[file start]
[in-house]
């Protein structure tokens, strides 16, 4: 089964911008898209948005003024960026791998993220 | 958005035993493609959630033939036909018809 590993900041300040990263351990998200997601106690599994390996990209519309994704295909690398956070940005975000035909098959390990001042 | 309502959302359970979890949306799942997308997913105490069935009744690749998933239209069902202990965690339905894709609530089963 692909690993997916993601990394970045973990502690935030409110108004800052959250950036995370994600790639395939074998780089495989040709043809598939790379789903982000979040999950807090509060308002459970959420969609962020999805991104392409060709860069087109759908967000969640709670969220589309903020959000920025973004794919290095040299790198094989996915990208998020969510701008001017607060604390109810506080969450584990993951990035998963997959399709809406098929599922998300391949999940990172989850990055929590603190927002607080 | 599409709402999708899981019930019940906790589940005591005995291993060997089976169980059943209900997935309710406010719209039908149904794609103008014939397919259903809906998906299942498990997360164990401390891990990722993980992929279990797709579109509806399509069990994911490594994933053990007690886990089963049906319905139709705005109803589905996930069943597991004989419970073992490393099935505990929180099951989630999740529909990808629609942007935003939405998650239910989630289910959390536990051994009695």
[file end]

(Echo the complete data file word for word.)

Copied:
[in-house]
């Protein structure tokens, strides 16, 4: 089964911008898209948005003024960026791998993220 | 958005035993493609959630033939036909018809 590993900041300040990263351990998200997601106690599994390996990209519309994704295909690398956070940005975000035909098959390990001042 | 309502959302359970979890949306799942997308997913105490069935009744690749998933239209069902202990965690339905894709609530089963 692909690993997916993601990394970045973990502690935030409110108004800052959250950036995370994600790639395939074998780089495989040709043809598939790379789903982000979040999950807090509060308002459970959420969609962020999805991104392409060709860069087109759908967000969640709670969220589309903020959000920025973004794919290095040299790198094989996915990208998020969510701008001017607060604390109810506080969450584990993951990035998963997959399709809406098929599922998300391949999940990172989850990055929590603190927002607080 | 599409709402999708899981019930019940906790589940005591005995291993060997089976169980059943209900997935309710406010719209039908149904794609103008014939397919259903809906998906299942498990997360164990401390891990990722993980992929279990797709579109509806399509069990994911490594994933053990007690886990089963049906319905139709705005109803589905996930069943597991004989419970073992490393099935505990929180099951989630999740529909990808629609942007935003939405998650239910989630289910959390536990051994009695």